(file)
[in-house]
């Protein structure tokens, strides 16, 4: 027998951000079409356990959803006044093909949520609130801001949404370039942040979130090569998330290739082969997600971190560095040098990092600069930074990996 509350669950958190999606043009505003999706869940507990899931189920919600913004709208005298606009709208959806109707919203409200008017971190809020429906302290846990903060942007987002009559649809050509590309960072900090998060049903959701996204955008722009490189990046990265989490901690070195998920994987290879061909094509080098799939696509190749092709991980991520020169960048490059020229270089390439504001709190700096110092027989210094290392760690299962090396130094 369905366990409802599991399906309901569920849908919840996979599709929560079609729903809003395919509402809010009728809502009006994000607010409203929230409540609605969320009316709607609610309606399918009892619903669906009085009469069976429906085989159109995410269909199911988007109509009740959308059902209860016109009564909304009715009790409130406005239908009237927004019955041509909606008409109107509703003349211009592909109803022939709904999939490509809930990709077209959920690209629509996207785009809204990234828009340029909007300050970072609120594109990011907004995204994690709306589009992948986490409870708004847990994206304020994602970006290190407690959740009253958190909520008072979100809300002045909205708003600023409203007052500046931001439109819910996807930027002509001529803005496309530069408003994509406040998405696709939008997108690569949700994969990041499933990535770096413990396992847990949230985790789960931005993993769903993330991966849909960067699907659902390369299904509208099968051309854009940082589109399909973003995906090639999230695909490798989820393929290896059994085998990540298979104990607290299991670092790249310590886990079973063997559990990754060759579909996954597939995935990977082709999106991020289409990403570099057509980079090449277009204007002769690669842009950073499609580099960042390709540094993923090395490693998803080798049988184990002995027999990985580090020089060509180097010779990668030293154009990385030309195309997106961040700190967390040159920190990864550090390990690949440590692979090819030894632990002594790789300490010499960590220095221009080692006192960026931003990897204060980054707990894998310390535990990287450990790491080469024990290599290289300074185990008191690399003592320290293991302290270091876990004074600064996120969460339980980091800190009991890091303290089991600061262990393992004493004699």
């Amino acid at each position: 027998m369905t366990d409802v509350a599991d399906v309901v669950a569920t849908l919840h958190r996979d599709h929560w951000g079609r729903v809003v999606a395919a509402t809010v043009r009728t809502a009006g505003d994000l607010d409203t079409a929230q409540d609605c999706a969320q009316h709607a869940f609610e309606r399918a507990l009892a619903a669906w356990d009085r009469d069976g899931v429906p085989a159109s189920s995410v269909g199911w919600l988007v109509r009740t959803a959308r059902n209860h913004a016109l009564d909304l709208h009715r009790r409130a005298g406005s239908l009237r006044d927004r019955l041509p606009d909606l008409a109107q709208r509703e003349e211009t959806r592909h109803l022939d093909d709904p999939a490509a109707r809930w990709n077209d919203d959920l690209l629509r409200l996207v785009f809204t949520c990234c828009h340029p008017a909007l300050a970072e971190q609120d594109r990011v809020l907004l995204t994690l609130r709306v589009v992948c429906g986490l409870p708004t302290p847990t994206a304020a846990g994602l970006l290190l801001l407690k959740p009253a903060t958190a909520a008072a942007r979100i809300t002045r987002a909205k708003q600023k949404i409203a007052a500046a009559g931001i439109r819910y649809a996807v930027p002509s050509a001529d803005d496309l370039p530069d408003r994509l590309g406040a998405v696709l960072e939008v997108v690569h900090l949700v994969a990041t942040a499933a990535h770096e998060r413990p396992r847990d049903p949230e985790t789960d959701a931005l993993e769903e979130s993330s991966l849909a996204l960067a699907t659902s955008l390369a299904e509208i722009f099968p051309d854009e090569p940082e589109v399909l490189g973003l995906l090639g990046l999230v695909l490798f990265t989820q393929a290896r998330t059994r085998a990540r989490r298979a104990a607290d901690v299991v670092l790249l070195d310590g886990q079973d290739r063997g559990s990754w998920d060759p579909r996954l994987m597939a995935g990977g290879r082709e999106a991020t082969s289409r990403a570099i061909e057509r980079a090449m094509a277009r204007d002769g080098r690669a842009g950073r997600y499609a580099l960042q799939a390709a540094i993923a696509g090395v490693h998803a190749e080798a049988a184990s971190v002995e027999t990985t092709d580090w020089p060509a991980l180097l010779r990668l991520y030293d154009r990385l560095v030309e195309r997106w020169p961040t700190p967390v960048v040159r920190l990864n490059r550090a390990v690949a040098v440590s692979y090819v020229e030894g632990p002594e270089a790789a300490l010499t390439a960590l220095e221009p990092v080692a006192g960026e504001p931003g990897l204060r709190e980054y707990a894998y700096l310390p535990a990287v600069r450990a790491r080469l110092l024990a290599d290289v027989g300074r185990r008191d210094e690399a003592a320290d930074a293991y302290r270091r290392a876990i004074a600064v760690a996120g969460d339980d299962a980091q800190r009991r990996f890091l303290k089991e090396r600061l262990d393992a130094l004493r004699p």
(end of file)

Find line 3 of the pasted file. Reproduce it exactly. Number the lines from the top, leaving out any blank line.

């Amino acid at each position: 027998m369905t366990d409802v509350a599991d399906v309901v669950a569920t849908l919840h958190r996979d599709h929560w951000g079609r729903v809003v999606a395919a509402t809010v043009r009728t809502a009006g505003d994000l607010d409203t079409a929230q409540d609605c999706a969320q009316h709607a869940f609610e309606r399918a507990l009892a619903a669906w356990d009085r009469d069976g899931v429906p085989a159109s189920s995410v269909g199911w919600l988007v109509r009740t959803a959308r059902n209860h913004a016109l009564d909304l709208h009715r009790r409130a005298g406005s239908l009237r006044d927004r019955l041509p606009d909606l008409a109107q709208r509703e003349e211009t959806r592909h109803l022939d093909d709904p999939a490509a109707r809930w990709n077209d919203d959920l690209l629509r409200l996207v785009f809204t949520c990234c828009h340029p008017a909007l300050a970072e971190q609120d594109r990011v809020l907004l995204t994690l609130r709306v589009v992948c429906g986490l409870p708004t302290p847990t994206a304020a846990g994602l970006l290190l801001l407690k959740p009253a903060t958190a909520a008072a942007r979100i809300t002045r987002a909205k708003q600023k949404i409203a007052a500046a009559g931001i439109r819910y649809a996807v930027p002509s050509a001529d803005d496309l370039p530069d408003r994509l590309g406040a998405v696709l960072e939008v997108v690569h900090l949700v994969a990041t942040a499933a990535h770096e998060r413990p396992r847990d049903p949230e985790t789960d959701a931005l993993e769903e979130s993330s991966l849909a996204l960067a699907t659902s955008l390369a299904e509208i722009f099968p051309d854009e090569p940082e589109v399909l490189g973003l995906l090639g990046l999230v695909l490798f990265t989820q393929a290896r998330t059994r085998a990540r989490r298979a104990a607290d901690v299991v670092l790249l070195d310590g886990q079973d290739r063997g559990s990754w998920d060759p579909r996954l994987m597939a995935g990977g290879r082709e999106a991020t082969s289409r990403a570099i061909e057509r980079a090449m094509a277009r204007d002769g080098r690669a842009g950073r997600y499609a580099l960042q799939a390709a540094i993923a696509g090395v490693h998803a190749e080798a049988a184990s971190v002995e027999t990985t092709d580090w020089p060509a991980l180097l010779r990668l991520y030293d154009r990385l560095v030309e195309r997106w020169p961040t700190p967390v960048v040159r920190l990864n490059r550090a390990v690949a040098v440590s692979y090819v020229e030894g632990p002594e270089a790789a300490l010499t390439a960590l220095e221009p990092v080692a006192g960026e504001p931003g990897l204060r709190e980054y707990a894998y700096l310390p535990a990287v600069r450990a790491r080469l110092l024990a290599d290289v027989g300074r185990r008191d210094e690399a003592a320290d930074a293991y302290r270091r290392a876990i004074a600064v760690a996120g969460d339980d299962a980091q800190r009991r990996f890091l303290k089991e090396r600061l262990d393992a130094l004493r004699p």